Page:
cover image Nightbloom


Peace Adzo Medie. Algonquin, $28 (352p) ISBN 978-1-64375-284-6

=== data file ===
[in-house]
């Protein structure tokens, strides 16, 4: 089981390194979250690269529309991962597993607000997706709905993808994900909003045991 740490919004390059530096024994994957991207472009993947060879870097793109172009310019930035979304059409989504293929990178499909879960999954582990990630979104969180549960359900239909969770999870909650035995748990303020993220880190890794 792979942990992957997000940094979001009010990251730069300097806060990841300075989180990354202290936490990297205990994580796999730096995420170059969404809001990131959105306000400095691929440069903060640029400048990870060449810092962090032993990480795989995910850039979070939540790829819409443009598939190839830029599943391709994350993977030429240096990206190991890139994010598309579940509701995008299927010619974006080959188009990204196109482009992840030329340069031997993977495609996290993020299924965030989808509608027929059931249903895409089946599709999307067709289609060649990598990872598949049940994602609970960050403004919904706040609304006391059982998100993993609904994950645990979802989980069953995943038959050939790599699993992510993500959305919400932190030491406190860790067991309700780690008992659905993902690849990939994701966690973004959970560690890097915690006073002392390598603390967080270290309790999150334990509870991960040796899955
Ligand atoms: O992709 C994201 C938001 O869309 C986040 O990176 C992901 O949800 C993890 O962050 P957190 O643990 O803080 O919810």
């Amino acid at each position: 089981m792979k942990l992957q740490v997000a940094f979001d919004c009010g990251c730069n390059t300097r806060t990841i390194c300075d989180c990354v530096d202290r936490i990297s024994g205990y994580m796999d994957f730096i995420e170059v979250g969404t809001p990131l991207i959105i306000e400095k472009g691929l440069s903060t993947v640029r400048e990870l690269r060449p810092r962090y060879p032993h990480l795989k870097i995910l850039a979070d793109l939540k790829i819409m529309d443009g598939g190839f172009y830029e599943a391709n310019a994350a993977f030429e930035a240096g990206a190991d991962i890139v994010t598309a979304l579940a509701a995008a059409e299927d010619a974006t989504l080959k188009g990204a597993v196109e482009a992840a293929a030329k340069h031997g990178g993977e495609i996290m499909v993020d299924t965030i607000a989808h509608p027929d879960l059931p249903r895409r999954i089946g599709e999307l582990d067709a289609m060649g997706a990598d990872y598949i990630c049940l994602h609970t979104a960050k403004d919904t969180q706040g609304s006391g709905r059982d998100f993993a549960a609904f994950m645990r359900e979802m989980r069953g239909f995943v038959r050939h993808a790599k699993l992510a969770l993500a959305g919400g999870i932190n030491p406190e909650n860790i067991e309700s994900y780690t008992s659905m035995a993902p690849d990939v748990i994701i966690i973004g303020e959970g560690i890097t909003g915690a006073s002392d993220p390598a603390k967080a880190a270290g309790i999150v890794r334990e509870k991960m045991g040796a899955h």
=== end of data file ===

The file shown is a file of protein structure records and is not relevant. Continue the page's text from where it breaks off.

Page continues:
Medie (His Only Wife) focuses on the complex relationship between two Ghanaian women in this poignant outing. Akorfa and her cousin Selasi were best friends as children, but a rift develops after they begin boarding school, where Akorfa benefits from her family’s support, including private tutors. Eventually, she leaves for the University of Pittsburgh, where she experiences various episodes of racism, beginning when her roommate’s parents automatically assume she’s there on a scholarship. After graduation, she lands a job at an NGO in Washington, D.C., marries a cardiologist, and has children. The second part tells Selasi’s story, detailing her struggles after her mother died and her father abandoned her. When she is sent to live with Akorfa’s family, Akorfa’s mother treats Selasi like a servant and Akorfa turns a blind eye. After boarding school, Selasi becomes a successful restaurateur in Ghana and marries a politician. Medie unfurls major revelations in the third part, when Selasi and Akorfa reunite in Ghana and learn they were each similarly traumatized as children, prompting them to reexamine their long-held bitterness toward each other. Though there’s a bit too much exposition, Medie keenly explores the nuances of the women’s friendship and their misplaced blame. This is worth a look. Agent: Kiele Raymond, Thompson Literary Agency. (June)